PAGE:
According to the UNDP country representative, Thomas Ole-Kuyan, development minerals such as sand, marble, kaolin, stone aggregate, clay, limestone and dimension stones can play a critical role in Uganda’s socio-economic development.
PIC: Zachary Baguma (centre), the acting director, geological surveying and mines at the energy ministry launches the development minerals sector’s first baseline assessment and value chain analysis reports for Uganda. With him is Thomas Ole-Kuyan (right), the deputy country director, UNDP in Uganda and Cedric Merel (left), the head of co-operation at European Union delegation to Uganda
KAMPALA – The United Nations Development Programme (UNDP) has asked the Government to establish model mines and value chains in the artisanal and small-scale mining (ASM) sector, to fully exploit their potential to contribute to national development.
According to the UNDP country representative, Thomas Ole-Kuyan, development minerals such as sand, marble, kaolin, stone aggregate, clay, limestone and dimension stones can play a critical role in Uganda’s socio-economic development, but are largely ignored.
He said well-planned and executed pilot projects can help the Government to exploit the sectors full potential to contribute to poverty reduction, reducing the trade deficit and meet the current rapid urbanisation challenge.
“The latent potential of the development minerals is big. Urbanisation rates are soaring, with a predicted urban population of 20 million by 2040, which is more than a three-fold increase from 2013.”
With the ongoing industrialisation and infrastructure development efforts, exploiting development minerals in the ASM can be a critical game changer for the Government if given attention,” Ole-Kuyan said, during the launch of the baseline assessment and value chain analysis of development minerals report at the Kampala Serena Hotel on Tuesday.
Development minerals are minerals and materials that are mined, processed, manufactured and used domestically in construction, manufacturing, infrastructure and agriculture.
They are economically important because they are mined close to the local communities and thus have strong domestic economic linkages.
Uganda boasts of a diversity of development minerals, including construction minerals such as limestone, clay gypsum, marble and sand, among others. It is also home to various industrial minerals and semi-precious stones.
Ole-Kuyan said the model mines and value chains will help to improve human capital development in the artisanal mining sector and create new industries and jobs for the country’s youthful population.
He said, despite their contribution to employment, income generation, poverty reduction and sustainable livelihoods, the development minerals sector workforce, majority of who are the artisanal and small-scale miners, remain invisible.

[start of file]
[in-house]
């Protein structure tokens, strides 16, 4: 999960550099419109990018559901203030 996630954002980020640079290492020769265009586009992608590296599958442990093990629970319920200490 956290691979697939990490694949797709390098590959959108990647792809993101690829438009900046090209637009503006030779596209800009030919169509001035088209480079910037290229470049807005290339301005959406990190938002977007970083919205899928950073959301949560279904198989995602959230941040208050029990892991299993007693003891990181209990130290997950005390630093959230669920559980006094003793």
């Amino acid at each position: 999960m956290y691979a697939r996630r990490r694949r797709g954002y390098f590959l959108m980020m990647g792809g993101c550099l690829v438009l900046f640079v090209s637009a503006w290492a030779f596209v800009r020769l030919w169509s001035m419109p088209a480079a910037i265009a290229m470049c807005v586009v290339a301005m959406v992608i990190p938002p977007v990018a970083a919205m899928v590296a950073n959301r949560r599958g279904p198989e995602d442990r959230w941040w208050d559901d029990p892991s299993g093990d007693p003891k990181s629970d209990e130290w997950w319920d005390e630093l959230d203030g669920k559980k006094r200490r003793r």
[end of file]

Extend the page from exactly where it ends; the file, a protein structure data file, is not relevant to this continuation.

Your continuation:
“This situation is worsened by lack of accurate data to inform policy and programmatic actions to facilitate economic transformation and human development,” Ole-Kuyan said.
According to the Uganda Bureau of Statistics, development minerals contribute approximately 390,000 jobs, which is 7% of the Gross Domestic Product and gross $350m (sh912.5b) in value.
The baseline survey and value chain analysis was carried out in 22 districts by Levin Sources, a minerals consultancy firm contracted by the United Nations -Africa, Caribbean and pacific development minerals programme.
Jenifer Hinton, the Levin Sources consultant, said establishment of a dedicated ASM unit at the Directorate of Geological Survey and Mines would help the Government to regulate the sector and continuously guide the miners in using appropriate technology and value-addition.
She also suggested the involvement of development minerals’ stakeholders in the current policy and legal reform process. The minerals policy is currently awaiting the approval of Cabinet.
On the other hand, Hinton said, unregulated extraction, limited access to capital for affordable technologies, limited human capital development and income disparity have led to under-optimisation of development minerals.
The baseline survey and value chain analysis report highlighted the best way to address the regulatory framework challenges, institutional operating context and baseline sector profile of the environmental, occupational and social impacts within the sector.
It also aimed to demonstrate the development minerals sector’s contribution to inclusive development, sustainable wealth creation and fulfillment of Uganda’s development goals.
The reports also provided more comprehensive data on the range of these natural resources, their sites of extraction and the number of people who benefit from them, especially in terms of employment.
Cedric Merel, the head of co-operation at European Union Delegation to Uganda, said the information provided by the study reports would go a long way in optimising the minerals sector in the country, if adhered to.
“This will promote human development as most of the development minerals’ mining is done by artisanal and small-scale miners, although reaping full contribution of the sector for the country’s development will require policy and legal reform,” he said.
The director of geology, directorate of geological survey and mines, Zachary Baguma, said development minerals make up 90% of materials used for construction of roads and other infrastructure.
“If fully exploited, the sector would greatly reduce the cost of infrastructure development in Uganda,” he said.
Baguma said the demand for minerals is growing and now there is need to establish the country’s reserves and how long they can last.
He also said exploiting the full potential of the development minerals would increase the statistical contribution of the minerals sector to GDP from 0.3% to between 3% and 5%.